Scientists developed a method of detecting ionic mercury from water selectively and with high sensitivity by fabricating a gold nanogap structure coated with molecules which shows strong specific adsorption of ionic mercury.
Inspired by patents from the 1960's audio cassette recording industry, UvA chemists now developed a new Fischer-Tropsch catalyst. It can be used for the making of synthetic fuels from natural gas and biomass.
Small particles loaded with medicine could be a future weapon for cancer treatment. A recently-published study shows how nanoparticles can be formed to efficiently carry cancer drugs to tumor cells. And because the particles can be seen in MRI images, they are traceable.
NanoPhoSolar aims to develop nanophosphor down converting material which will be incorporated into coatings and polymer films for integration into new solar modules and retrofit of existing solar modules.
Physicists at UC Santa Barbara are manipulating light on superconducting chips, and forging new pathways to building the quantum devices of the future - including super-fast and powerful quantum computers.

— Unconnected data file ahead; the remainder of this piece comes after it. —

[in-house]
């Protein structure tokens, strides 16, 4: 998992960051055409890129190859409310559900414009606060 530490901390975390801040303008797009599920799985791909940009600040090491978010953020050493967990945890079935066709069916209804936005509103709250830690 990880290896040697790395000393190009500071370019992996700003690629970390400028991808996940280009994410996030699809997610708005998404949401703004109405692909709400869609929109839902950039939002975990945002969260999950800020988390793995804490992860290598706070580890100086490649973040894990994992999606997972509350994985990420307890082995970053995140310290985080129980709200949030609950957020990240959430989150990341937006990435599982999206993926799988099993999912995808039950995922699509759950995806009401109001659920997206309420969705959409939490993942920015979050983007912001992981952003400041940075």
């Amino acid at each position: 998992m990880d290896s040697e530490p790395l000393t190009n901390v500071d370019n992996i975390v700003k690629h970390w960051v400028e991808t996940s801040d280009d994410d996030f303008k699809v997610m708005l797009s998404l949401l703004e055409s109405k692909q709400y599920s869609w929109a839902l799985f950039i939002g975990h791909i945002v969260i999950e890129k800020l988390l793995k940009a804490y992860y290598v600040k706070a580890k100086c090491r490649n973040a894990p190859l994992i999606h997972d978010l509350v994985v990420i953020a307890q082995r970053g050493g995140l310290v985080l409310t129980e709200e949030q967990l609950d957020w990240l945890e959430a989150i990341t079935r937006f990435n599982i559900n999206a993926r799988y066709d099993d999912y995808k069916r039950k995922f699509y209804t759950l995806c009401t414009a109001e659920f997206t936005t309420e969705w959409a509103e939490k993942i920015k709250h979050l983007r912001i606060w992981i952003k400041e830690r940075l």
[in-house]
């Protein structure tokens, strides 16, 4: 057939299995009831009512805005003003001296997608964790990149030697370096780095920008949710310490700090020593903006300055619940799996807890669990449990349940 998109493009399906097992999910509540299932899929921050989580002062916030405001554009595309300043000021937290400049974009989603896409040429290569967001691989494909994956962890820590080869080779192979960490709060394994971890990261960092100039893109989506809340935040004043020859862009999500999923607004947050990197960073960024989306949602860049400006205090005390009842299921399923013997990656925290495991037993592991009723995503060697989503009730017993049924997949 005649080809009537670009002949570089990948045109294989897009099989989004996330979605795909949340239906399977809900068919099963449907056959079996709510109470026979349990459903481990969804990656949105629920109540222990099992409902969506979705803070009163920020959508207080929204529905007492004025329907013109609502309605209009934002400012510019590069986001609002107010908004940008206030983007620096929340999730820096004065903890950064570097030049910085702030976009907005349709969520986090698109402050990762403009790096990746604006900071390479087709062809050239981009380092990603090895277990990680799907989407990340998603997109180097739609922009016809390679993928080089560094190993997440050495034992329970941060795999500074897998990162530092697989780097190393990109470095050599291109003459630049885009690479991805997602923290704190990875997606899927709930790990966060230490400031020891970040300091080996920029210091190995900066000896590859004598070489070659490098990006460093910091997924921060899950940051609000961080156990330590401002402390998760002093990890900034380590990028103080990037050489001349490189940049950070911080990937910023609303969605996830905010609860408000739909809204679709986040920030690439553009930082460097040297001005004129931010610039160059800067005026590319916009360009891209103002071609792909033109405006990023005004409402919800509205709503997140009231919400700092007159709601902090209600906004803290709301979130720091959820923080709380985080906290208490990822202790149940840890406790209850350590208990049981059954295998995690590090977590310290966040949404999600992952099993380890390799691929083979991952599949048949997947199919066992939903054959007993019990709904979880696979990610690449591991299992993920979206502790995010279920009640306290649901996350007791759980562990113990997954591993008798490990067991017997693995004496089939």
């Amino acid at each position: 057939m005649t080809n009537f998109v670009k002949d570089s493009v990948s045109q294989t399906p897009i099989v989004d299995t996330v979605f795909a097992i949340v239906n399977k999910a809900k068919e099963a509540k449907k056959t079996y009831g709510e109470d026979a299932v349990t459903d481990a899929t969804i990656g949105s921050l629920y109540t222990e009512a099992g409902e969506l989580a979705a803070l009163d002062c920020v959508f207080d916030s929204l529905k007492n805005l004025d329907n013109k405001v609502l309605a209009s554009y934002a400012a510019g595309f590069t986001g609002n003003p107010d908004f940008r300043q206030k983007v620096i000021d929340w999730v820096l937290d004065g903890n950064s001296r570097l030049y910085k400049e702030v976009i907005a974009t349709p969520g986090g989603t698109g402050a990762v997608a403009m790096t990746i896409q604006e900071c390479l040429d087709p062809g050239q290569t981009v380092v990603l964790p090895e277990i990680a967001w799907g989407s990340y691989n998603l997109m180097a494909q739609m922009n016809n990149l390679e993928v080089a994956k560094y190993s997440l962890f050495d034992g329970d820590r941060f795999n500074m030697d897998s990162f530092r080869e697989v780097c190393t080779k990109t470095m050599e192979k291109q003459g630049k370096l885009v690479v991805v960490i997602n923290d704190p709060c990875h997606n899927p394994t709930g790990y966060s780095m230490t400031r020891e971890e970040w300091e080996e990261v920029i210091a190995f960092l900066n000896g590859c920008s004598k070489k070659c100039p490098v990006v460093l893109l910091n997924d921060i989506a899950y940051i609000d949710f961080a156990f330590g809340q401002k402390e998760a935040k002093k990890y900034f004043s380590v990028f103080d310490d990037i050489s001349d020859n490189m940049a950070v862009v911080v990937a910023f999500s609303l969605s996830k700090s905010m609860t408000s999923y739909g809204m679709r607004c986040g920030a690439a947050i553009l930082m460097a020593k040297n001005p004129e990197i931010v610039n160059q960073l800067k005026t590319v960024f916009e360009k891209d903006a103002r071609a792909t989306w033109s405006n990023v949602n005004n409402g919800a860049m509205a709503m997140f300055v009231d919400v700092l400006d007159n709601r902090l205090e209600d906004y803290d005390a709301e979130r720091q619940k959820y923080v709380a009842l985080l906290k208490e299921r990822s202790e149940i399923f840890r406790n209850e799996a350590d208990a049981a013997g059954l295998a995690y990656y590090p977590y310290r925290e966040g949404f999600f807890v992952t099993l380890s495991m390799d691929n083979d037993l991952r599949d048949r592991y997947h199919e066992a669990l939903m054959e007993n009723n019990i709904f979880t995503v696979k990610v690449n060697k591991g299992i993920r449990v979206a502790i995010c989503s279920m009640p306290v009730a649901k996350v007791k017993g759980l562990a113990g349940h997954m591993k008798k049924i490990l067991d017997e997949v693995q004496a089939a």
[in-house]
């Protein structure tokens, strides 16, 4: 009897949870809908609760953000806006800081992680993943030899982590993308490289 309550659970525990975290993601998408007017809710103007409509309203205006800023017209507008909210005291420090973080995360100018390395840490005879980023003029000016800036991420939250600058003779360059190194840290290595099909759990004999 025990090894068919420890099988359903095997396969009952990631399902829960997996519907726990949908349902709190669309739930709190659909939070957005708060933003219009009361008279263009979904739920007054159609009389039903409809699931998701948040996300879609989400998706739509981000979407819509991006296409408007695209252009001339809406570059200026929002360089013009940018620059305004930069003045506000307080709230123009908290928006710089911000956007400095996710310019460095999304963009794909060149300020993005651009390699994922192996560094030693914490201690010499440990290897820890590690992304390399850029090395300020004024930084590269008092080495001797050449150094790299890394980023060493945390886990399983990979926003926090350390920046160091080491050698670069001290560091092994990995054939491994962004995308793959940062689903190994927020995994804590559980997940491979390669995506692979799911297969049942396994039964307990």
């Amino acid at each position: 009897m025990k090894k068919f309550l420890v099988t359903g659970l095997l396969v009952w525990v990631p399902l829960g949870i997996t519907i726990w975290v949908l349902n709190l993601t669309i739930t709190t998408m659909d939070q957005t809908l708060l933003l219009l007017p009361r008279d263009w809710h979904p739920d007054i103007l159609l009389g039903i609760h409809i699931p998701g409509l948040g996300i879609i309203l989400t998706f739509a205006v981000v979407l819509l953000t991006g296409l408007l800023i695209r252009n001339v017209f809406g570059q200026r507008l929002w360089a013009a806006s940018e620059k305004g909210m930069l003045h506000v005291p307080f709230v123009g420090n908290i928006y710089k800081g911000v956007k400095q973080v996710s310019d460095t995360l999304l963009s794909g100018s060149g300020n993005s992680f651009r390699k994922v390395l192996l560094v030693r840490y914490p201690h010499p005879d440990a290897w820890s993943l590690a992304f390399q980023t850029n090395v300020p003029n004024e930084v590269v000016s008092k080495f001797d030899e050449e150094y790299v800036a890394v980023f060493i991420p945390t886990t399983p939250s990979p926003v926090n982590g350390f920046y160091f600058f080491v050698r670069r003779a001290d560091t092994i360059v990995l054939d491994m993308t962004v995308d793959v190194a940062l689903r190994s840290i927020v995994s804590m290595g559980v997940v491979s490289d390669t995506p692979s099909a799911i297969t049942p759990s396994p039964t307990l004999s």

Illinois has a burgeoning research and commercial nanotechnology environment. The University of Illinois and Northwestern University with its International Institute for Nanotechnolog have large and well-respected nanotechnology research programs. Currently, there are 29 companies in Illinois involved in nanotechnology-related business activities. In addition, there are 39 nanotechnology and nanoscience-related research and community organizations in Illinois.
A newly developed switchable mirror sheet uses new gasochromic switching that is completely different from conventional gasochromic switching methods. It can control the reflection of visible to near-infrared light at a switching speed about 20 times faster than that of conventional electrochromic switchable glass.
Scientists are developing an ambitious research project, known as 'Plasmaquo', aimed at developing a sensor which enables detecting the molecules that are released by bacteria to communicate with each other and, thus, understanding their paths of communication.
Researchers at Macquarie University have been perfecting a technique that may help see nanodiamonds used in biomedical applications. PhD student Jana Say has been working on processing the raw diamonds so that they might be used as a tag for biological molecules.